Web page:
I come from a religious family, and I was taught that MY body is MINE, that when you have a diamond you don’t just show it to the first to come. No, you keep it because not everyone deserves to see its beauty, not everyone deserves to see its glow. In simpler words: not everyone deserves you. You are more than just the shape of it, more than just the surface. No, you are all the beautiful ideas that travel between all the galaxies that live within you. I am not saying that women who choose to show their skin should not be respected. I am saying respect me, for my beliefs, and I will respect you and defend you for the right to exercise yours. Because at the end of the day, no matter what we women are going to wear, patriarchal society will make its way into our skin to call us names, label us this and that. Either we are “sluts” or “prudes,” either we are wearing too much or not enough. So you know what, we might as well do what we want to do.
Now, as a young feminist Muslim woman, I think it is more than just important that we women stick together because WE ARE BOLDER TOGETHER. Feminism is the belief in the social, economic, and political equality of the sexes. To reach that, we have to acknowledge the inequality among women. Muslim women, for example, who are mostly people of color, are treated differently than white women. Being “triple cursed” refers to being visibly Muslim, a woman and a person of color. I am not blaming anyone for anything, but by becoming more aware and realizing the privileges that some women enjoy is how we can reach a more accepting and progressive society. Black, brown, Latina women have less chances in the work force than white women do, and even less if they are visibly Muslim. If we are going to ask men to treat us with respect because we deserve to be treated as such, we should start doing that ourselves. We should stop criticizing each other, stop the girl-on girl hate. Stop telling women that they are not feminists because of their faith. Especially if you don’t know much about it.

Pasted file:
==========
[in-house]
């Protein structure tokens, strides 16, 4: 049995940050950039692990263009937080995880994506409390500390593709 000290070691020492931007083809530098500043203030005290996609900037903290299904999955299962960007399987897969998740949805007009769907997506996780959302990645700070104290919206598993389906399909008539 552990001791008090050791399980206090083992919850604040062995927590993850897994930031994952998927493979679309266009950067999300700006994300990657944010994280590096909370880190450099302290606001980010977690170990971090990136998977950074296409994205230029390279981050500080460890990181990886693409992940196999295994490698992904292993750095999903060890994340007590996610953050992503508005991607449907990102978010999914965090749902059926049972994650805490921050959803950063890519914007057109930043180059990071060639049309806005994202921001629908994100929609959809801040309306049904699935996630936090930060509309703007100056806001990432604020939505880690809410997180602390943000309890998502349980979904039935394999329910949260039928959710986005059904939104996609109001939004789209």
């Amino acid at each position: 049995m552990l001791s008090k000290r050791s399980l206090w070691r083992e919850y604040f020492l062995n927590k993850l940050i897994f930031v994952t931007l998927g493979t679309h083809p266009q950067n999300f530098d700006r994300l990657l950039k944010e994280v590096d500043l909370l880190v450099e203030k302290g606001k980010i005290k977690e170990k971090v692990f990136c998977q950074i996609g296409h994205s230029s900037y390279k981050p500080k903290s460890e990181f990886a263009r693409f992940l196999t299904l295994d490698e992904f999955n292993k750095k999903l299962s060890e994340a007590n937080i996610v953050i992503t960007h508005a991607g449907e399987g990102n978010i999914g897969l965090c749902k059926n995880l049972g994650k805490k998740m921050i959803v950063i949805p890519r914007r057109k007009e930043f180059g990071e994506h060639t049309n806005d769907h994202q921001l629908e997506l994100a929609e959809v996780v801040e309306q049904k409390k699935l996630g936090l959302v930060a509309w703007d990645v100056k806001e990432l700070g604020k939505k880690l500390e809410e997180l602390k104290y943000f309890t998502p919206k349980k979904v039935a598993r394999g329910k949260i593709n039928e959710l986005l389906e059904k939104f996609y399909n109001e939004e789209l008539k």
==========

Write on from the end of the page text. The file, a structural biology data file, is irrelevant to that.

If you however insist on talking about oppression, let’s talk about oppression. Let’s talk about our naked bodies in a sandwich commercial. Let’s talk about the oversexualizing of the essence of our existence. Let’s talk about that tight dress that takes your breath away but at least you are “hot.” Let’s talk about those high heels that are killing your feet, but hey “the sex is in the heel.” Let’s talk about that layers of makeup that we wear because we are told we are not pretty enough. Let’s talk about anorexia driven by the want to be as skinny as the Victoria Secret’s model. Let’s talk about the bulimia that kept my friend puking all night until she woke up in the hospital. Let’s talk about how skinny we have to be, but yet we need to have all the curves because it’s all about the ass? Because that is all we are, isn’t it?